After 25 years, Uganda won this tournament again in 1991, and thereafter, started to dominate it. With the inauguration of the Africa Cricket Association in 1996, Uganda started to regularly feature in the ACA Cup, a successor to the Zone 6 tournament. Its highlight so far was 2004, when Uganda finished second, behind Namibia. In 1998, Uganda became an Associate Member of the ICC, and in 2001 finished 10th overall in the ICC Trophy in Canada, having entered as seed 25. This was a major turning point in various ways. While on the positive side, Uganda was recognised as a stronghold of cricket, this also meant that Uganda had to work harder to display its abilities.

As stated earlier, at that time, Uganda dominated the Quadrangulars and Africa Cup, but as was to soon be demonstrated, these tournaments were at the low level. In 2004, the ICC introduced the ICC Intercontinental Cup, and in the first edition, Uganda beat Namibia comprehensively, but also lost to Kenya by an innings and four runs. In the 2005 edition, Uganda narrowly lost to Namibia, but comprehensively lost to Kenya again. In 2005, Uganda hosted a lot of friendly contests, and excelled there.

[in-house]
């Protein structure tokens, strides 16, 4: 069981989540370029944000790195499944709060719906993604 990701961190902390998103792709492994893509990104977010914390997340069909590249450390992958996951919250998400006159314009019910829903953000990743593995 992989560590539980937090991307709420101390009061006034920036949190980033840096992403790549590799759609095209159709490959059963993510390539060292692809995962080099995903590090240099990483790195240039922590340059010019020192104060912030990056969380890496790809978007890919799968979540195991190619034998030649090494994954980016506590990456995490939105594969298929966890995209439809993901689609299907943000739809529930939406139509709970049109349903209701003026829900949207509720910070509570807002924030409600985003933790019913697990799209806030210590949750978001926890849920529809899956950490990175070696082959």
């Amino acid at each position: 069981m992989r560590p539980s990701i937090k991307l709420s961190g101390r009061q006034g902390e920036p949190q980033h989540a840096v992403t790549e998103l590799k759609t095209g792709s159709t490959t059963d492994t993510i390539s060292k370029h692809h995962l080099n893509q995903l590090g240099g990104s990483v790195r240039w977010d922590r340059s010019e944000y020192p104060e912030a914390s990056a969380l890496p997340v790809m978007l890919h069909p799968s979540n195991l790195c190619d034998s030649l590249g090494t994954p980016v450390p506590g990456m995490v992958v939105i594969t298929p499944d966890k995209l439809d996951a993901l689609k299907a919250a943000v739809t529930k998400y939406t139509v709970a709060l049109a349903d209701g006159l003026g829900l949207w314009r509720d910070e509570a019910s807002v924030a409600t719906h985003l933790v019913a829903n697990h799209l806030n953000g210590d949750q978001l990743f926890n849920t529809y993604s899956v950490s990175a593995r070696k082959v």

A lot of support was received from Castle Lager, MTN Uganda and Shell Uganda, who also sponsored the team to the ICC Trophy in Ireland the same year. Uganda's performance at the tournament can be described in so many ways, but it was poor, to say the least.